Merton holds that anomie, otherwise known as normative breakdown, and some forms of deviant behavior derive largely from a disjunction between culturally sanctioned aspirations of a society and the socially structured means for realizing those aspirations (Merton, 1949). In other words, a disconnect between people’s aspirations and their access to legitimate means of achieving them results in a breakdown of values, at both societal and individual levels.
Merton states that social values are clearly defined in the universal focus on monetary success and the mainstream egalitarian ideology (Merton, 1949). He further points out that there is a disjunction between socially described means and the goals of a given action. This imbalance is the result of over-emphasizing cultural goals at the expense of institutionalized means. This is what causes anomie (Merton, 1949).
In the US, unlike many other societies, the cultural goal of economic success is the “American Dream” of social mobility, meaningful work, home ownership, material comforts, and easy retirement. This forms the legitimate expectation for all members of society, not just for a fraction of them. Doctrinally, this culturally defined goal is achievable through socially sanctioned means that are held to be equally available to all.
In reality, however, that ideal has never been achieved. While it may have exhibited extraordinary strides, US society still restricts or closes access to these avenues of opportunity for significant portions of the population; at the same time, it places heavy emphasis on the achievement of success.
The disconnection between socially described means and the goals of a given course of action is quite evident in the movie The Breakfast Club. This movie is a rendition of teen comedy in which five students are confined in detention in Shermer, Illinois high school library. The students have to cope with each other for nine hours while writing a one-thousand-word essay explaining who they think they are. This is done under the watchful and frustrated principal. The students start out as individuals, but eventually, once they have discussed their personal lives, they undergo a change of heart and become one unified group, the breakfast club.
Merton’s theory of anomie is quite evident in this movie. This is because the movie portrays the gap between socially described means and the ends of actions. This is evident in each of the five students in the movie, as well as their aggressive principal. At the beginning, the movie introduces each of the characters to the audience. The characters are Andrew, John, Brian as well as Claire and Allison. To complete the picture, there is also the school principal, Mr. Vernon.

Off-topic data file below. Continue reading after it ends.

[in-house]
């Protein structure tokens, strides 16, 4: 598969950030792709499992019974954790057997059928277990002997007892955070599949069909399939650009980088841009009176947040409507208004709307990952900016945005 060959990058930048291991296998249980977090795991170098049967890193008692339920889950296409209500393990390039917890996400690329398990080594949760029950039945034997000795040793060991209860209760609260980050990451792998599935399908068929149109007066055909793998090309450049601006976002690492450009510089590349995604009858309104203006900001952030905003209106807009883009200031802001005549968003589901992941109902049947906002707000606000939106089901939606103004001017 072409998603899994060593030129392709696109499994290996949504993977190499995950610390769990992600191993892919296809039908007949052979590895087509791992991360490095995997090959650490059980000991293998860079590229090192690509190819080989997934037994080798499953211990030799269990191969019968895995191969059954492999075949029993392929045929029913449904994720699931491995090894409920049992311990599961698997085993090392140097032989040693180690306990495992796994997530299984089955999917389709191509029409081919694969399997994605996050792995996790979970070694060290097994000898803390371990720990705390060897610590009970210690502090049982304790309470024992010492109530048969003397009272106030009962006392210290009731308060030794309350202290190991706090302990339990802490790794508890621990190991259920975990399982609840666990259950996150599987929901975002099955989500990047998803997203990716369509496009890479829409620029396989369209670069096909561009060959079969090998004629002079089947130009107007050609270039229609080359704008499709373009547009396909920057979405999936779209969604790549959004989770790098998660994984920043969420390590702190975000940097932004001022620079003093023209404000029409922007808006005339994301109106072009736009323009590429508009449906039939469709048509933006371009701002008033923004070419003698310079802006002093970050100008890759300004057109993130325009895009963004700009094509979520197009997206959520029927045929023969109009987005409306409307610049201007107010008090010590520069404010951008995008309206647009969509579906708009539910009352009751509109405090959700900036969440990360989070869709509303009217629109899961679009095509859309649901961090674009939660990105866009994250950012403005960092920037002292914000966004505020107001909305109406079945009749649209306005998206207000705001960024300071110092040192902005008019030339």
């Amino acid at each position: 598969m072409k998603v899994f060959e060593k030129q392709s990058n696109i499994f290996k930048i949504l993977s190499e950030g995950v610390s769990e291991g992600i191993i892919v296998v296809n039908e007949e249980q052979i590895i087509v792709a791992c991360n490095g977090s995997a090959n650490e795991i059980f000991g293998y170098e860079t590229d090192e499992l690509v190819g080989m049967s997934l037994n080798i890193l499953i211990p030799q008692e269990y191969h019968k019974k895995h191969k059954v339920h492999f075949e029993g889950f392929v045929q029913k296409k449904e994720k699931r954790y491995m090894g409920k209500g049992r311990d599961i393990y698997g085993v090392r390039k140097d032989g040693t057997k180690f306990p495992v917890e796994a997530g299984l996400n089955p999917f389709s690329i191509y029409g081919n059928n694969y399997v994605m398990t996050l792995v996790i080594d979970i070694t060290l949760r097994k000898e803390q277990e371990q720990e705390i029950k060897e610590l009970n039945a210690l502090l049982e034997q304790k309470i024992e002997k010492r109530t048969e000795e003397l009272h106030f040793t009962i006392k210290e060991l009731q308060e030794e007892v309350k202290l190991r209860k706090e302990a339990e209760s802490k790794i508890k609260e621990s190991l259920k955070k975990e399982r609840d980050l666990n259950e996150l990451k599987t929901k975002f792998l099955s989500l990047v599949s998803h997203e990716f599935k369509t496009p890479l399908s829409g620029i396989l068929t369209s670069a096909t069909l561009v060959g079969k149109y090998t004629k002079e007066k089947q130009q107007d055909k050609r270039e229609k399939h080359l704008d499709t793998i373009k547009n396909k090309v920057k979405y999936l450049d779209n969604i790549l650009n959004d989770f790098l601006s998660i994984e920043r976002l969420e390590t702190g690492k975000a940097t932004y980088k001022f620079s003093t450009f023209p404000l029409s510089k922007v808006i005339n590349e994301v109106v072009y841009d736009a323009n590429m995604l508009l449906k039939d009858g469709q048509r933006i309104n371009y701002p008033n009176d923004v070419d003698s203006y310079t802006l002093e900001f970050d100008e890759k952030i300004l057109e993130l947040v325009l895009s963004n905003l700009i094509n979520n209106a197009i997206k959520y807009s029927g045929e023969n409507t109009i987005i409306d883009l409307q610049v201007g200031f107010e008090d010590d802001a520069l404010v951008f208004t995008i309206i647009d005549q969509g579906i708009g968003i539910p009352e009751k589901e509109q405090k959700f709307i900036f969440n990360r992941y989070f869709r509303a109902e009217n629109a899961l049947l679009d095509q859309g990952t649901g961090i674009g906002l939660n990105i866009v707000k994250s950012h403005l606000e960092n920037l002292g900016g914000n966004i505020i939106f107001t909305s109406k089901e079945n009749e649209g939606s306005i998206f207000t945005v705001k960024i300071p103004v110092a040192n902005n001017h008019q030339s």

Brian can be tagged as rebellious. His mother drives him to the school compound, continuously harping on him about the importance of studying. However, it looks like he is rebelling from all that his mother stands for. The fact that his mother has been imploring him to take his studies seriously yet he ends up the detention clearly suggests that Brian is a rebellious student.
Brian’s rebellious nature is also evident at the detention. There is a general consensus from his fellow students that he writes the essay that Mr. Vernon had assigned to them earlier. However, instead of writing the essay according to the instructions given by the principals, and according to the agreement with fellow students, he writes a letter contesting the requirements of the essay (The Breakfast Club, 1949). Moreover, he does not even bother to personally hand it in to the principal; instead he chooses to leave it on the table hoping that the principal will come across it.
Merton also classifies people as ritualists in his distinctions of anomie. The ritualist abandons the goals of material success and becomes compulsively committed to institutional means. This is the case of the principal, Mr. Vernon. He is overly aggressive and frustrated in his handling of the students in detention. He orders the students not to speak or move from their seats during the detention. He also ensures that none of the students sleep during the entire time they are in detention.
The students, therefore, can only interact in his absence. They are able to form social and interpersonal relationships, something that Mr. Vernon would have squashed through the unnecessarily harsh rules and regulations. Moreover, Mr. Vernon is overly critical of everything. At one point, the movie depicts him complaining about the quality of food served for him.
The principal also separates the students during lunch time. He dispatches Allison and Andy to the faculty office for milk. This shows that the principal is in the category of ritualists, as put forward by Merton. This is because Mr. Vernon is compulsively committed to institutional means, such as fetching milk from the faculty, ensuring that the rules of the detention are carried out to the letter, regardless of their negative impact on the students (West & Lynn, 2010).
Mr. Vernon also displays a ritualistic tendency when he takes stiff measures against John, when he discovers him out of bounds. In this episode, the students contravene Mr. Vernon’s instructions to remain indoors and, instead, venture out on the tour of the school compound. Everything seems to be working out well until they hear the principal’s footsteps. Since desperate times call for desperate measures, the students split up to avoid being discovered and John agrees to be a sacrificial lamb. He creates a diversion to distract the principal and in the process he is caught and receives full punishment.